MRR Review: "The Ultimate Life"

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A billionaire with questionable priorities re-examines his life after discovering his grandfather's journal.
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MRR Review: "The Ultimate Life"

Rating: PG (brief battle scene and mild thematic elements)
Length: 108 minutes
Release Date: Sept. 6, 2013
Directed by: Michael Landon Jr.
Genre: Drama

"The Ultimate Life" is the sequel to the 2006 DVD hit "The Ultimate Gift," in which James Garner played Red Stevens, an oil baron who had a frosty relationship with his grandson Jason. Instead of bequeathing him billions of dollars after he died, he instead wrote his will to give Jason a series of tests that would force him to grow up and not rely on money for happiness. The story centered on Jason and his individual path to redemption, but "The Ultimate Life" goes back in time to mostly tell the story of Red, who is played here by Austin James as a child and Drew Waters as an adult.

Red worked his whole life on cattle farms but wasn't satisfied with the humble life of a ranch hand. He was obsessed with money and success, vowing he would become a millionaire one day. He actually exceeded that expectation to become a billionaire—due to a little luck and a lot of hard work in the oil business. He married and had four children, but he didn't really seem to relate to his wife or kids because nearly every waking hour was spent trying to amass more wealth instead of taking some time off to enjoy the fruits of his labor. One Christmas morning, Red realizes that he is virtually a stranger to his family, which is not how he had wanted to live his life. It's at this time he goes about writing down the principles for a happy life, which will later be given to Jason at the beginning of "The Ultimate Gift."

The flashbacks are framed by the present-day situation of Jason (Logan Bartholomew replaces Drew Fuller from the first film), who found the love of his life, Alexia (Ali Hillis), in the first film. Unfortunately, after Jason took over the philanthropic foundation that Red founded, he became a workaholic, virtually ignoring Alexia. Sensing his distance, she decides to take a six-month job at a cancer clinic in Haiti. It is during this time that Jason reads up on Red's background, learning the lessons his grandfather left behind. Will he be able to integrate these valuable lessons into his life and win Alexia back, or will it be too late?

The film was made on an estimated budget of just over $3 million, which is a paltry amount by today's big budget standards. The problem with such a small budget on a production such as "The Ultimate Life" is that the movie is set over several decades, so there is a big need for period costumes and backdrops. Those things all cost money, so when faced with a miniscule budget, some sacrifices must be made. Occasionally the period costumes look a little too new or out of place, but thankfully, it doesn't detract from the actual plot, which is the main reason for watching the film. The fact that such aged luminaries like Peter Fonda, James Garner, and Lee Meriwether were signed for the film (albeit in small roles) speaks to just how much director Michael Landon Jr. can make his budget work. The eagle on each dollar bill must have been screaming from being stretched so much, but somehow it all works.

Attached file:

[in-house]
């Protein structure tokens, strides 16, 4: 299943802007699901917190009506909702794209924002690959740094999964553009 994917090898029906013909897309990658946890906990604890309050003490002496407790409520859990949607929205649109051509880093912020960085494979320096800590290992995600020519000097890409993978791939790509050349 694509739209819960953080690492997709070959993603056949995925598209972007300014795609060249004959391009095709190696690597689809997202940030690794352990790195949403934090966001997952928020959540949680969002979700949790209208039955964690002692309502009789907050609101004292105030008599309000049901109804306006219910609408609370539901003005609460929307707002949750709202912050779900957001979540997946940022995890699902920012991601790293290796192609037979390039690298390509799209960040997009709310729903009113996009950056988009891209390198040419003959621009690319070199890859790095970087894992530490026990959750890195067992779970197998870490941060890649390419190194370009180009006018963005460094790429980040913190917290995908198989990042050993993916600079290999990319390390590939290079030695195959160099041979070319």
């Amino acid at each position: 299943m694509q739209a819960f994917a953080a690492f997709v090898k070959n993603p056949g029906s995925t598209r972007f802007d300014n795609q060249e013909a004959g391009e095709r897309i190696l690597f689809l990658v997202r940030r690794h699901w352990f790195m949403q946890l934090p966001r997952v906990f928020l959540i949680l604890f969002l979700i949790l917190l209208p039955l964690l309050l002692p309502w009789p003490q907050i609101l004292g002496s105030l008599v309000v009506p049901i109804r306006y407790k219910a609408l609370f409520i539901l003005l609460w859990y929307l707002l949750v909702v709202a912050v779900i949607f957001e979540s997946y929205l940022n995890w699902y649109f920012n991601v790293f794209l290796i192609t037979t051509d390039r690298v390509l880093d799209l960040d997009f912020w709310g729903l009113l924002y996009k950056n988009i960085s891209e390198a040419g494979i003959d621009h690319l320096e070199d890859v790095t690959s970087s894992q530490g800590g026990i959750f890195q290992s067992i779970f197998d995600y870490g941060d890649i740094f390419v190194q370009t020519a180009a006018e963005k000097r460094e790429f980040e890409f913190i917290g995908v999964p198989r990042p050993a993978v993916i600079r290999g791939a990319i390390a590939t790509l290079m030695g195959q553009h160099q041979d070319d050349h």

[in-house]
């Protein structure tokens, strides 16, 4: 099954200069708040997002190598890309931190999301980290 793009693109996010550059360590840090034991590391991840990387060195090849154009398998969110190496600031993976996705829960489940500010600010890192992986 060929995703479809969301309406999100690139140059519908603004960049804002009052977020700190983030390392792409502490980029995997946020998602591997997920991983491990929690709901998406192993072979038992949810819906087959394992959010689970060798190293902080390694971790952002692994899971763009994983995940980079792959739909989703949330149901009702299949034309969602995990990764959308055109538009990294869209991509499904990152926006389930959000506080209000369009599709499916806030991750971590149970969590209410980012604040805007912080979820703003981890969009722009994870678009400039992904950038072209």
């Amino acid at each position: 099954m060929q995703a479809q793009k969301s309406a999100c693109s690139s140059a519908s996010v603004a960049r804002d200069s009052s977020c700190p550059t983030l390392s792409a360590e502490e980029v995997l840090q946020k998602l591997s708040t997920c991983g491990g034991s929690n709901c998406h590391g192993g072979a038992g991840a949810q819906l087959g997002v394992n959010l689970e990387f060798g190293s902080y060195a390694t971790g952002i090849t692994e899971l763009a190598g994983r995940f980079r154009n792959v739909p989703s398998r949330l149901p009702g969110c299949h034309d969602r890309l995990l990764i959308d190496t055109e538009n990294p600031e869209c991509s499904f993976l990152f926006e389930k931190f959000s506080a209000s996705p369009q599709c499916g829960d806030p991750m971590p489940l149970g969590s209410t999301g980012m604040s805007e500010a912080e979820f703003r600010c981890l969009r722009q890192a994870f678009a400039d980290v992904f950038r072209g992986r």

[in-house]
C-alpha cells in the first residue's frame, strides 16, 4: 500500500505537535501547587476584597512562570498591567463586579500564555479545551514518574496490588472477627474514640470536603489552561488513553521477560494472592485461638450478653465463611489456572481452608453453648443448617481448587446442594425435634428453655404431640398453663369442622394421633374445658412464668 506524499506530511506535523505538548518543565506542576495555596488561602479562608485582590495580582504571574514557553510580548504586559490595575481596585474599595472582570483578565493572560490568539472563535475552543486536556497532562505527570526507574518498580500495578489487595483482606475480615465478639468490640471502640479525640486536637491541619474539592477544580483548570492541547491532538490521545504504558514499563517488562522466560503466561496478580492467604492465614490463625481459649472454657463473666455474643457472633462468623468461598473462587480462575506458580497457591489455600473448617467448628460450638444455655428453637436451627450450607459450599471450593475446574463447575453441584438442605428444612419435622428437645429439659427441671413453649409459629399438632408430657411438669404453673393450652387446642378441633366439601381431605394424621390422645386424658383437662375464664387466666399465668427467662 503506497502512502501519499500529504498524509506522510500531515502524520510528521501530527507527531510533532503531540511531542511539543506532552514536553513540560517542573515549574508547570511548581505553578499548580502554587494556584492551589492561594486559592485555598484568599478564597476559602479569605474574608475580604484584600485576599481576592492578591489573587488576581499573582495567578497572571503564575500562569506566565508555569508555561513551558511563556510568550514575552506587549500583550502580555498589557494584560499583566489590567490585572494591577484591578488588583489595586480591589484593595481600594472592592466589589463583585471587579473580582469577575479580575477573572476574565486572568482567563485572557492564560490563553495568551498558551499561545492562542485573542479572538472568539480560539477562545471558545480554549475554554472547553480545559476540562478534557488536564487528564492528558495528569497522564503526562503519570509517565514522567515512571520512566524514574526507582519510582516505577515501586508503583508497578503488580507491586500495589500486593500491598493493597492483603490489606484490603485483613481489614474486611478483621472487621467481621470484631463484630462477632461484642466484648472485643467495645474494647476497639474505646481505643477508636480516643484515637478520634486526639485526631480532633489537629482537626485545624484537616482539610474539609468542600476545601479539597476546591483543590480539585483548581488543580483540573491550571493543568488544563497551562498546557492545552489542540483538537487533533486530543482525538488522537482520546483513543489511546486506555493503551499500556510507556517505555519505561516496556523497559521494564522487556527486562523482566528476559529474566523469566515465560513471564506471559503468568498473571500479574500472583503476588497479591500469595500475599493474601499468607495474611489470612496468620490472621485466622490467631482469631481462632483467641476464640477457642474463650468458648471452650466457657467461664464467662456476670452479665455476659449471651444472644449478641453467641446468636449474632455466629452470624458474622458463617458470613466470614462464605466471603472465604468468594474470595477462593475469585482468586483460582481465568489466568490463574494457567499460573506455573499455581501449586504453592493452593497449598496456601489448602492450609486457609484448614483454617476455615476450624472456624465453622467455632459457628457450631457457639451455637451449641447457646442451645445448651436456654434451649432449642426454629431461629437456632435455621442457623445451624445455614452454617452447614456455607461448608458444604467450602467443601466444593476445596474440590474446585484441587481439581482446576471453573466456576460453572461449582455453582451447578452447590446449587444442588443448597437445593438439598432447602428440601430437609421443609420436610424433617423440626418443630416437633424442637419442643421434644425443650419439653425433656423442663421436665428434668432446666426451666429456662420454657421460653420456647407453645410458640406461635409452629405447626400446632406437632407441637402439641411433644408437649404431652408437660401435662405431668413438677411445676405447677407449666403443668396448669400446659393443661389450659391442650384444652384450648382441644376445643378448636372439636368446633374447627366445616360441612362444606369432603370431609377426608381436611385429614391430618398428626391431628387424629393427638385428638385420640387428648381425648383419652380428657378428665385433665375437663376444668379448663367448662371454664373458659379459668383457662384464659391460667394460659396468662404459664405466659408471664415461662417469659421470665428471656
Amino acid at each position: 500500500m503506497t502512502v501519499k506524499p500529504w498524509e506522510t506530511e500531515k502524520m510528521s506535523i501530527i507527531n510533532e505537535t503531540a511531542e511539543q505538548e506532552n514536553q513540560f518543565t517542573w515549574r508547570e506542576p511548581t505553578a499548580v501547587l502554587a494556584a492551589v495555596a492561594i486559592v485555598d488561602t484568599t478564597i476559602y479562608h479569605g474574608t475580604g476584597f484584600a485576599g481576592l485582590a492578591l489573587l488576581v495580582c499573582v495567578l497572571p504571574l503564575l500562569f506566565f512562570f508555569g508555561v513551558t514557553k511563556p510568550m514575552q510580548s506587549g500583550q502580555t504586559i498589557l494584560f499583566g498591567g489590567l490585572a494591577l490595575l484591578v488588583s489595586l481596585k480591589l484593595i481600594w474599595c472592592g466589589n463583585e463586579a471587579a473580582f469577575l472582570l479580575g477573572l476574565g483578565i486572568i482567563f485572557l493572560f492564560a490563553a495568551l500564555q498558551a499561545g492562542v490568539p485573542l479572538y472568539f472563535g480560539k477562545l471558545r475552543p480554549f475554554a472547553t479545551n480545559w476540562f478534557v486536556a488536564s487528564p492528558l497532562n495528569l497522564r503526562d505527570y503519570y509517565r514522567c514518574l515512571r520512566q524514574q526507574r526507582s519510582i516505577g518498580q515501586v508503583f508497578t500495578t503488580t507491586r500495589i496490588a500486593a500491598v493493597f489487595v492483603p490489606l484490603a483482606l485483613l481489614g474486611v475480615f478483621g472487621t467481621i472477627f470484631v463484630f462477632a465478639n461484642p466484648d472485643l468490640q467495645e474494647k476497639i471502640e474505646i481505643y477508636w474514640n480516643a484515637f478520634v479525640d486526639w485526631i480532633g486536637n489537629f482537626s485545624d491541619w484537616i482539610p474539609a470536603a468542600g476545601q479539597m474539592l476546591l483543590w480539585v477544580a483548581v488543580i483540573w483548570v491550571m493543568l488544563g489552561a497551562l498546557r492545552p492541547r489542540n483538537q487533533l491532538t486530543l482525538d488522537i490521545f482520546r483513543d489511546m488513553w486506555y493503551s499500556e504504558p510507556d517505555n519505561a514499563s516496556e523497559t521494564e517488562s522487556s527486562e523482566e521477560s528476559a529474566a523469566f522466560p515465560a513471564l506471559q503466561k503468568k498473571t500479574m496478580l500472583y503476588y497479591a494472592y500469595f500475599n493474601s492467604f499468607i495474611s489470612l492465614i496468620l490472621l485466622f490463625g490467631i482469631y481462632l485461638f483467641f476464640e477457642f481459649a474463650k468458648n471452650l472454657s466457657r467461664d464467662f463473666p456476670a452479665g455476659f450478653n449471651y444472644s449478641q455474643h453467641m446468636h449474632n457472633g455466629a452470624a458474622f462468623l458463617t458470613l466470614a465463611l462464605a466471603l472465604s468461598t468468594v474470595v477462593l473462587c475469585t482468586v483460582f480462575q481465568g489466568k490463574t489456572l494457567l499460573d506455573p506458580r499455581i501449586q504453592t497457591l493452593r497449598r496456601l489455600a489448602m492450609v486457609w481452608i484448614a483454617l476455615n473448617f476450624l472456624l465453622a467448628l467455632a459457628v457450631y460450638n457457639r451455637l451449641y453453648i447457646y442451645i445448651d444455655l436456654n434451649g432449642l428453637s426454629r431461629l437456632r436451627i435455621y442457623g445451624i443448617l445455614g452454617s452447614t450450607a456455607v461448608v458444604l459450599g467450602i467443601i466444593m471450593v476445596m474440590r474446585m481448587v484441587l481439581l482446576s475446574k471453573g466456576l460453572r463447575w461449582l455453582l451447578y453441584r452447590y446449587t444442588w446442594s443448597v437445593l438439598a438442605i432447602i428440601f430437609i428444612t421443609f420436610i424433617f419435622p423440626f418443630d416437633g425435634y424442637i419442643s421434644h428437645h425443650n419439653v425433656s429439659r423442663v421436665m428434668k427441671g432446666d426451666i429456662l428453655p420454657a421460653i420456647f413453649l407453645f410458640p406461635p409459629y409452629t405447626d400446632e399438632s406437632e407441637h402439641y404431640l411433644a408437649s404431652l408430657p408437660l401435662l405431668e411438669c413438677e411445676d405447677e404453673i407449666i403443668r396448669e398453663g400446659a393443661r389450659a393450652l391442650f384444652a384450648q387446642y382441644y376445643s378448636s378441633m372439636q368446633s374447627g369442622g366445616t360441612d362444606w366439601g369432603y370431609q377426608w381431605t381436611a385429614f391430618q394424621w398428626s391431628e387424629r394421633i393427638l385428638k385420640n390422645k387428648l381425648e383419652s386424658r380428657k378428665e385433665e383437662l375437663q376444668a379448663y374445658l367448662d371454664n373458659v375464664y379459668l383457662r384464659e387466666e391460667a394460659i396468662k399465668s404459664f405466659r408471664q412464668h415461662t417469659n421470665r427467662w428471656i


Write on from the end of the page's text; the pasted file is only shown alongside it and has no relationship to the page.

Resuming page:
Co-writer Brian Bird is a frequent collaborator with Landon, and together they co-own Believe Pictures, a production company that specializes in faith-based content. Though religion doesn't play a huge role in the film, Christian values are very much front and center in the plot. There is nary a curse word or love scene in the film, and all the characters, even when they are flailing in life, are good people. In staying with its faith-based filmmaking roots, the film got a PG rating, and it probably could have earned a G rating if it wasn't for a mildly violent flashback scene. Parents can take their children to see "The Ultimate Life" without any worries about questionable content or bad elements because there simply aren't any in the film.

As with most films of this ilk, the protagonist learns a valuable lesson by the end of the film, so there is a predictably happy ending. The lack of big plot twists or turns means any viewer paying attention will see the ending coming a mile away. However, the ending isn't actually the point of the film; the journey is. It is the discovery of how Red came to be the philanthropic billionaire that he was before he died. In fact, the film could succeed without Jason or any of the present-day characters. Bird and his co-writers manage to fit them in seamlessly though, so that "The Ultimate Life" becomes more than just a basic rags-to-riches story.

Rating: 3 out of 5